She came in like a Wrecking Belle: A profile of a Greensboro roller derby girl
By: Lauren Davidson
This summer, I was spending some time visiting family in California and noticed that rollerblading was a huge trend there. It looked so fun, and it made me remember how much I loved it as a kid. Along with my (very athletic) cousin, I strapped on a pair of rentals and was ready to hit the ground blading. Until I discovered that rollerblading is actually really hard and passersby will absolutely heckle you when they see you clutching to a barrier for dear life. It took me less than 20 minutes (and that’s generous) to hang up my skates and hit the taco stand instead.
The roller derby girls of Greensboro take on a slightly different attitude towards moving on eight wheels—instead of simply trying to master the art of rolling forward, they slam other people around, do jumps and participate in general badassery. When I sat down with Wrecking Belle, the vice president of the Greensboro Roller Derby, (or also known as GSORD), I was expecting a rough and gruff individual. Instead, Shannon Scott-Spillman was petite and soft-spoken. When she began to describe her role in the derby, however, I could see how she would be really good at this. A quiet confidence took over, and she described hits and falls with a delightful hint of menace in her tone.
To give you a breakdown of the sport, derby is a full-contact game. The participants wear skates, elbow pads, knee pads, wrist guards, helmets and mouth guards. The game (or bout) is rife with opportunities for penalties, like accidental tripping or hitting a person in the wrong place. Like basketball, there are 10 players on the track at any given time, broken into two teams. Eight of those players are blockers, and two are jammers.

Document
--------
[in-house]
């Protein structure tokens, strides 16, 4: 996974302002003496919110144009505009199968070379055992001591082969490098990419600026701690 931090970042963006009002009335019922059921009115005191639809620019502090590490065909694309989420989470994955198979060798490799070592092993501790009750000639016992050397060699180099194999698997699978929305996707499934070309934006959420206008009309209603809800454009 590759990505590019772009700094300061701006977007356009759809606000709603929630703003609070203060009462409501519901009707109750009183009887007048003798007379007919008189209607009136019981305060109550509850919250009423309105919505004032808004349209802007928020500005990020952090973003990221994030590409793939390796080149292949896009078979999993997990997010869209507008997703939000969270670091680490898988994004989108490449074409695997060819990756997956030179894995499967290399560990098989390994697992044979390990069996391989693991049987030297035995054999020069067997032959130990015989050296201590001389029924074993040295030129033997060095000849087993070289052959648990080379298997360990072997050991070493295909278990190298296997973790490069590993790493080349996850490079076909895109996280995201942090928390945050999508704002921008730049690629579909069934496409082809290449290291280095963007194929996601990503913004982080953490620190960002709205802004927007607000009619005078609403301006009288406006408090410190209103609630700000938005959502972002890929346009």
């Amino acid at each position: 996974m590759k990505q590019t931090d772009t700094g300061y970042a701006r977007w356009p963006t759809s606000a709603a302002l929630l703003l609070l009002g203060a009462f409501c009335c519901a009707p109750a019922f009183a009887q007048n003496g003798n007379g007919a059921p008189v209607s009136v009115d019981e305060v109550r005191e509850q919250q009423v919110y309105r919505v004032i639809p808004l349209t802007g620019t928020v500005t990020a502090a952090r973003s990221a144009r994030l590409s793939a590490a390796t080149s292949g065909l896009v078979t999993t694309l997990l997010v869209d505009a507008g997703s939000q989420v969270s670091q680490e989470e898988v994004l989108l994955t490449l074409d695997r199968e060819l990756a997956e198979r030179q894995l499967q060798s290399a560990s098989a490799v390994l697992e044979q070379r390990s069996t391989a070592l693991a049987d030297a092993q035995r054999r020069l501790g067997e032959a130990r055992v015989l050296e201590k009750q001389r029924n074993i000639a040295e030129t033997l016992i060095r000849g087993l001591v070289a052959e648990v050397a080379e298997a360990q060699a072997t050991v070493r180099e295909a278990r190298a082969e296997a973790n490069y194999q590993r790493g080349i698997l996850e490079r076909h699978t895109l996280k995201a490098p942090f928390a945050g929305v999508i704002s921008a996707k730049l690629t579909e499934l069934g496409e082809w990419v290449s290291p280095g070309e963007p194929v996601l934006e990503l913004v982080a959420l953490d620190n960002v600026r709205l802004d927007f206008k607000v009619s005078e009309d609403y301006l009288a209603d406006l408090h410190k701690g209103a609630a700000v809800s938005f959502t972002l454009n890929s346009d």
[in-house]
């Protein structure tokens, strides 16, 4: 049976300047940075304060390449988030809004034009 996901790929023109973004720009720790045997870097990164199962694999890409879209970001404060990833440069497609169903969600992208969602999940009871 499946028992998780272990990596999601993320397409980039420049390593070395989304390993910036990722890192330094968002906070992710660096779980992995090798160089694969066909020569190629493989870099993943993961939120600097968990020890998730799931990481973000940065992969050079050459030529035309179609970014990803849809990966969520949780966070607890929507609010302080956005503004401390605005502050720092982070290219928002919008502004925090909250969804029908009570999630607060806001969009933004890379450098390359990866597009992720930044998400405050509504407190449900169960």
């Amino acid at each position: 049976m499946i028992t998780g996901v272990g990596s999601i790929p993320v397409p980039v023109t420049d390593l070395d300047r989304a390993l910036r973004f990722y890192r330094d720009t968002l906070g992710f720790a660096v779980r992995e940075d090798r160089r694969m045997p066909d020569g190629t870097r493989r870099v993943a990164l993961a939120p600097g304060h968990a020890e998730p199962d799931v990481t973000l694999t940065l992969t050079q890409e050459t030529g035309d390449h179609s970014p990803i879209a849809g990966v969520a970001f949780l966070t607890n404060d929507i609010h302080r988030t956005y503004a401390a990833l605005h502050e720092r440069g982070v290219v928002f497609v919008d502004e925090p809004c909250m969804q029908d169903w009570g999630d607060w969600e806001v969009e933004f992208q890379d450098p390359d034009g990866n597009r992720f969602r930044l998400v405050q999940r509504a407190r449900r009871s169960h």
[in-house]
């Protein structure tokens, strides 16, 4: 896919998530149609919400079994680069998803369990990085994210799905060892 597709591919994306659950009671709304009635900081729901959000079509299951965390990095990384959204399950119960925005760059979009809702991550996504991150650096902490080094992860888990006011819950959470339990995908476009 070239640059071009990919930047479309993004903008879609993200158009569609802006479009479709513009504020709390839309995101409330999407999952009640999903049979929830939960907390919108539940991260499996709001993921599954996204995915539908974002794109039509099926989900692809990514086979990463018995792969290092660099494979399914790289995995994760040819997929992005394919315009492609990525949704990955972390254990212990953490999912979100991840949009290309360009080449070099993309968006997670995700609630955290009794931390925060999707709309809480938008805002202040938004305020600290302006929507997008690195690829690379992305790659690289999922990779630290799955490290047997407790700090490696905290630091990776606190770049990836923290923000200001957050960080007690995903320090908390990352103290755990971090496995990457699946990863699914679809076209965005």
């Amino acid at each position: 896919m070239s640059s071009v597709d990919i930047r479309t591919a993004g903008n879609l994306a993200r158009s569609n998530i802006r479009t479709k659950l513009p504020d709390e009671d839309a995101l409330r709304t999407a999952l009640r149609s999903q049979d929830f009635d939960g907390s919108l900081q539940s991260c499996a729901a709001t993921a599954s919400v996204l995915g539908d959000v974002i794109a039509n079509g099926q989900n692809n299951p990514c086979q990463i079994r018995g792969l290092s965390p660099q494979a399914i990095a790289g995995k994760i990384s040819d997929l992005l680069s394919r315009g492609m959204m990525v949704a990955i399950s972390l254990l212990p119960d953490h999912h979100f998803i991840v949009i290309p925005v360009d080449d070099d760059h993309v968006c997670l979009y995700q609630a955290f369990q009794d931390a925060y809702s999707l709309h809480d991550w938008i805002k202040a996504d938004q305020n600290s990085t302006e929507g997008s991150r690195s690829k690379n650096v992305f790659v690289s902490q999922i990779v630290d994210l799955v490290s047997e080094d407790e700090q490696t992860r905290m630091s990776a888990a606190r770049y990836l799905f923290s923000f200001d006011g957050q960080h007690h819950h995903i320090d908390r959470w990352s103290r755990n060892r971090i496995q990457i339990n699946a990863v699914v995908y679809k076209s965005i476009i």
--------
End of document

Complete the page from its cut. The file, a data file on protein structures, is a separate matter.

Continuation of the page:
“The idea of the jammer is to get through the pack, get all the way around, and start a scoring pass. They have to make an initial pass of everyone before they score,” Wrecking Belle said. “That sounds really easy like just go through the pack, but then you have four blockers of the opposing team that are trying to keep you from going through.”
And these opponents are no joke: Wrecking Belle describes herself as a “bad-ass blocker” who uses physics to maneuver her petite frame into stopping someone full-force. “I’m not a big girl, but I can stop a girl twice my size,” she told me.
GSORD was established in 2010 and includes two travel teams, with about 45 members total. “Our A-team is Gate City, and our B-team is Counter Strike, like the sit-in, so it’s got a little bit of Greensboro history,” Wrecking Belle said. “Within the league, we have home teams, and they are named after the streets of Greensboro, so we have the Mad Dollies, based on Dolly Madison Avenue; we have the Battleground Betties; we have the Elm Street Nightmares.”
Guidelines for joining the league are provided by the Women’s Flat Track Derby Association. Beginners to derby come into the league as “fresh meat” and go through a program that teaches the minimum skills required to play. WFTDA, as Wrecking Belle told me, is like the NBA or the NFL– it gives guidelines.